Winnipeg Free Press - PRINT EDITION
Posted: 05/18/2014 1:00 AM | Comments: 0
LOS ANGELES -- Who wears short shorts? This summer, men wear short shorts, according to a delightful fashion dispatch from the Wall Street Journal's David Coleman. "In the past few years, the low-water-mark length of a 15-inch-or-so inseam receded to knee-length (11 inches), then a knee-baring nine inches, then to a quadriceps-exposing seven inches and on to the newly fashionable thigh-flaunting five inches," Coleman reports. "If men's shorts were a glacier in Greenland, scientists would be freaking out."
Is this a fake-trend story? God, I hope not. It's high time we banish the Kevin Federline manpri for good and usher in Bob Benson's cheeky abbreviated khaki. Jezebel's Dodai Stewart is with me. "Since the turn of the century -- the late '90s, early aughts -- we have been plagued by unsightly shorts. It's unclear who is to blame. Hip hop? Rave? Surfers? Skateboarders? It doesn't matter, really. The hideous trend slithered onto men nationwide, curling its tentacles around the legs of innocent dudes and sheathing them in the most terrible way. And it's held on for so long," she wrote. "Bring up that hemline!" she compelled the men of summer. "Show us your legs."
Not everyone is on board. "We love @Jezebel but this post is not only wrong, it's dangerous," Mother Jones magazine squealed. Another armchair hemline measurer was more to the point: "Men in short shorts, it's just wrong. Don't wear short shorts out... we don't need to see it."
If short shorts on men are dangerous, then I welcome a state of emergency. The shorter short can, of course, make for a compelling visual -- think Daniel Craig emerging, boy-shorted, from the sea in Casino Royale -- but short shorts on men also confer social benefits to everyone. In a world where women's bodies are often dismissed as "dangerous" and "wrong" when exposed, girls are made to pass fingertip-hemline tests to gain access to middle-school classrooms, and authority figures claim these rules and regulations are put in place to protect girls from boys, pulling the short short onto the other leg implicitly dismantles these sexist structures. Craig's ocean scene wasn't just a proud moment for short-shorted men everywhere -- it helped to restore the cosmic balance between cheesecake and beefcake in the Bond universe.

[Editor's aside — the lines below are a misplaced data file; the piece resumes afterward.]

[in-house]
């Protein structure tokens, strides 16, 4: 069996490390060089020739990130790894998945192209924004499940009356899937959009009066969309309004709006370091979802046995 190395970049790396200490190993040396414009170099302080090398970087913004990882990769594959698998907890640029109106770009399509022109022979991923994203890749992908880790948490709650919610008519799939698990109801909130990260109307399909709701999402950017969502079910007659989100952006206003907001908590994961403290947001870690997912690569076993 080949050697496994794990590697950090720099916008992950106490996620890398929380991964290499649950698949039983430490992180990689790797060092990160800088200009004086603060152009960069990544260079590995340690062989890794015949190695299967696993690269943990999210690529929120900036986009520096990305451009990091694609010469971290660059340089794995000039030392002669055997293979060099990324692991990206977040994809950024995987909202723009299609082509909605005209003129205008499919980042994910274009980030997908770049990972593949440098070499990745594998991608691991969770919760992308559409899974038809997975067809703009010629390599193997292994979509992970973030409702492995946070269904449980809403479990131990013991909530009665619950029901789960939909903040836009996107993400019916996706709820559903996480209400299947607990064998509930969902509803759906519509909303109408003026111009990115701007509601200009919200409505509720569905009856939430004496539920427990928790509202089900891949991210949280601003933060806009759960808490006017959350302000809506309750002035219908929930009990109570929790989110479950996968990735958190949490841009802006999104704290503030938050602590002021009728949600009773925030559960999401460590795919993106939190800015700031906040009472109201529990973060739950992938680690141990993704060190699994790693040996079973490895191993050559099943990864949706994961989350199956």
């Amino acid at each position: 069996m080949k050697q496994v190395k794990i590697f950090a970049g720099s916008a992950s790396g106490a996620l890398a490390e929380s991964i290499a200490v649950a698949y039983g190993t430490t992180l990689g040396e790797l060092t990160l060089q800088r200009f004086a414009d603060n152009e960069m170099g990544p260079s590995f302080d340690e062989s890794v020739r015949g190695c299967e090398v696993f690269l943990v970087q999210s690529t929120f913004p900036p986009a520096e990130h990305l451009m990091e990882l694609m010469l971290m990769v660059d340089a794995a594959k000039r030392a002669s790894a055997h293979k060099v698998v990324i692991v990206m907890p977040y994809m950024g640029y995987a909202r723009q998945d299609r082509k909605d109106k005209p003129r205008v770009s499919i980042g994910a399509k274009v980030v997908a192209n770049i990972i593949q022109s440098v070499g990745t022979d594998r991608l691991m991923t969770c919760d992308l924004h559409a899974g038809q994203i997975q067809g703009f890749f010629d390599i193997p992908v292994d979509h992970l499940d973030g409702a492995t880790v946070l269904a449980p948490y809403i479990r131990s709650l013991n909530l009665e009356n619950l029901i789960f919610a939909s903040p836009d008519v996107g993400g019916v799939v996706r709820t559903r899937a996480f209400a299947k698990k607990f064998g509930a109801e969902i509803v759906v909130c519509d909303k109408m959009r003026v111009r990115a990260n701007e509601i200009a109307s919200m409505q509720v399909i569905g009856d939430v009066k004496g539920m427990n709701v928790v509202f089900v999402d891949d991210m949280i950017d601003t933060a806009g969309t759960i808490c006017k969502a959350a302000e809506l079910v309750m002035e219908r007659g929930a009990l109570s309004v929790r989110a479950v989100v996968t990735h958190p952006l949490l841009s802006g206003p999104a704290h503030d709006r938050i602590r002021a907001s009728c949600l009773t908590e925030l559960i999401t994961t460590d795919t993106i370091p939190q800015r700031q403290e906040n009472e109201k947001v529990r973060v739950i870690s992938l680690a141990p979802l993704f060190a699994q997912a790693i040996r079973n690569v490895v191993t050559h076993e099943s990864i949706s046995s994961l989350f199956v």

And a man needn't reach Hollywood levels of fitness to contribute to the effort. To the contrary! All body types are welcome in this Campaign for Short-Shorted Men. The Huffington Post may have called resurfaced photographs of Bill Clinton and Al Gore hitting the 1992 campaign trail in itsy-bitsy running shorts "embarrassing," but in my view, discriminating against the body of the shorts wearer would be antithetical to the very spirit of the hemline lift.
So bring on the Luke Dukes. But hold off on accepting the news that socks with sandals are suddenly fashionable -- that story is totally bogus.
Cringing over the scrunchie
"The scrunchie is back," Jezebel announced this week. The elastic hair tie encapsulated in billowing fabric -- a treasured staple of all Heathers, Tonyas and Phoebes in the late '80s and early '90s, but a blight to all Carries by the early 2000s -- is enjoying "a revival as summer's hottest accessory," the New York Post reports. The basis for this claim is that singers Rita Ora and Selena Gomez, along with supermodel Cara Delevingne, have recently stepped out with their ponytails thoroughly scrunched.
But I'm not yet convinced this is a trend that's ever going to set. Ora, Gomez and Delevingne are three impossibly beautiful young people. They could bring burlap sacks back. This banished look won't have truly retuned until non-superhuman women can tie on a scrunchie, hit the street and inspire envy instead of pity. Case in point: As U.S. secretary of state, Hillary Clinton regularly stepped out in scrunchies, but her handlers thought they marked her as uncool and encouraged her to disappear the accessory from her wardrobe. And she did. When the scrunchie was truly in, it was worn by the bold, the beautiful and the boring alike. Only when all women are free to reclaim the scrunchie can we truly celebrate its return.
Yes, Kathie Lee Gifford openly loves her scrunchie. But I believe she is the exception to the rule. Gifford's job is to drink red wine during the day and tell self-deprecating jokes about how old she is. For Gifford, the scrunchie never left. Convince Hoda to tie one on, and then we'll talk.
Republished from the Winnipeg Free Press print edition May 18, 2014 A2
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